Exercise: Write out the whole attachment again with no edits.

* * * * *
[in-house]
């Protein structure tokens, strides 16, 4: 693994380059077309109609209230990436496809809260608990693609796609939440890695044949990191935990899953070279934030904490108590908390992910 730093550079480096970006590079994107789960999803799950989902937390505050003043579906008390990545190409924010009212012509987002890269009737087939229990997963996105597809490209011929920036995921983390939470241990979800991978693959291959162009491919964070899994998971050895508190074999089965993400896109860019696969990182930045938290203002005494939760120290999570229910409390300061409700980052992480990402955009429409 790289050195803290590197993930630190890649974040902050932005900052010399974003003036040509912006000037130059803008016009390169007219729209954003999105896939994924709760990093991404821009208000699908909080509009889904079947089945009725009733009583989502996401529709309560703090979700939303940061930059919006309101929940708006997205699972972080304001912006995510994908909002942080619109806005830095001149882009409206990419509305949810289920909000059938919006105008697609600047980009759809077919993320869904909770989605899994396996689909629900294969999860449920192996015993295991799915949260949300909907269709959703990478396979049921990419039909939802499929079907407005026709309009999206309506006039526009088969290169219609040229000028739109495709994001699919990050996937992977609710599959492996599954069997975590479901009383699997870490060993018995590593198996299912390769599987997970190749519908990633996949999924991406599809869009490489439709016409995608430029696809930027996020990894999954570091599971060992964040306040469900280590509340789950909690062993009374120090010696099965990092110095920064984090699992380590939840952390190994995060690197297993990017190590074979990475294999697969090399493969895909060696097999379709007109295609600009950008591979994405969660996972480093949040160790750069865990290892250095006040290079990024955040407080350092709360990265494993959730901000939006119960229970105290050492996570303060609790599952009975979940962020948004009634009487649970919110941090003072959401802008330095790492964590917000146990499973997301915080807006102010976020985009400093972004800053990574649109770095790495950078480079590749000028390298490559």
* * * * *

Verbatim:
[in-house]
């Protein structure tokens, strides 16, 4: 693994380059077309109609209230990436496809809260608990693609796609939440890695044949990191935990899953070279934030904490108590908390992910 730093550079480096970006590079994107789960999803799950989902937390505050003043579906008390990545190409924010009212012509987002890269009737087939229990997963996105597809490209011929920036995921983390939470241990979800991978693959291959162009491919964070899994998971050895508190074999089965993400896109860019696969990182930045938290203002005494939760120290999570229910409390300061409700980052992480990402955009429409 790289050195803290590197993930630190890649974040902050932005900052010399974003003036040509912006000037130059803008016009390169007219729209954003999105896939994924709760990093991404821009208000699908909080509009889904079947089945009725009733009583989502996401529709309560703090979700939303940061930059919006309101929940708006997205699972972080304001912006995510994908909002942080619109806005830095001149882009409206990419509305949810289920909000059938919006105008697609600047980009759809077919993320869904909770989605899994396996689909629900294969999860449920192996015993295991799915949260949300909907269709959703990478396979049921990419039909939802499929079907407005026709309009999206309506006039526009088969290169219609040229000028739109495709994001699919990050996937992977609710599959492996599954069997975590479901009383699997870490060993018995590593198996299912390769599987997970190749519908990633996949999924991406599809869009490489439709016409995608430029696809930027996020990894999954570091599971060992964040306040469900280590509340789950909690062993009374120090010696099965990092110095920064984090699992380590939840952390190994995060690197297993990017190590074979990475294999697969090399493969895909060696097999379709007109295609600009950008591979994405969660996972480093949040160790750069865990290892250095006040290079990024955040407080350092709360990265494993959730901000939006119960229970105290050492996570303060609790599952009975979940962020948004009634009487649970919110941090003072959401802008330095790492964590917000146990499973997301915080807006102010976020985009400093972004800053990574649109770095790495950078480079590749000028390298490559």